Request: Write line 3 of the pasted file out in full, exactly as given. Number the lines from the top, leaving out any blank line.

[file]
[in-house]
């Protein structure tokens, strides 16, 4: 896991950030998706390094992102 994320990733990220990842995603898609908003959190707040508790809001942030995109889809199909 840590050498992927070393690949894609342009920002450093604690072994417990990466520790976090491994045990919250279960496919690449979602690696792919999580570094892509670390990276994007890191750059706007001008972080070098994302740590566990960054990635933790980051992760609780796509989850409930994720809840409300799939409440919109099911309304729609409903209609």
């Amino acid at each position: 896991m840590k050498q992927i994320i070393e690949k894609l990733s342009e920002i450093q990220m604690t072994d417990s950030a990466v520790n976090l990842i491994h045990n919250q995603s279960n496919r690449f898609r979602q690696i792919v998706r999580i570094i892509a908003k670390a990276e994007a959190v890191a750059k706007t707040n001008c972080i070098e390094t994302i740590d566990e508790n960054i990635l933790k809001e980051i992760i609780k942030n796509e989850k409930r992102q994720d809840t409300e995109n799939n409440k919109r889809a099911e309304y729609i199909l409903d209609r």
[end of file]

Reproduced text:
């Amino acid at each position: 896991m840590k050498q992927i994320i070393e690949k894609l990733s342009e920002i450093q990220m604690t072994d417990s950030a990466v520790n976090l990842i491994h045990n919250q995603s279960n496919r690449f898609r979602q690696i792919v998706r999580i570094i892509a908003k670390a990276e994007a959190v890191a750059k706007t707040n001008c972080i070098e390094t994302i740590d566990e508790n960054i990635l933790k809001e980051i992760i609780k942030n796509e989850k409930r992102q994720d809840t409300e995109n799939n409440k919109r889809a099911e309304y729609i199909l409903d209609r």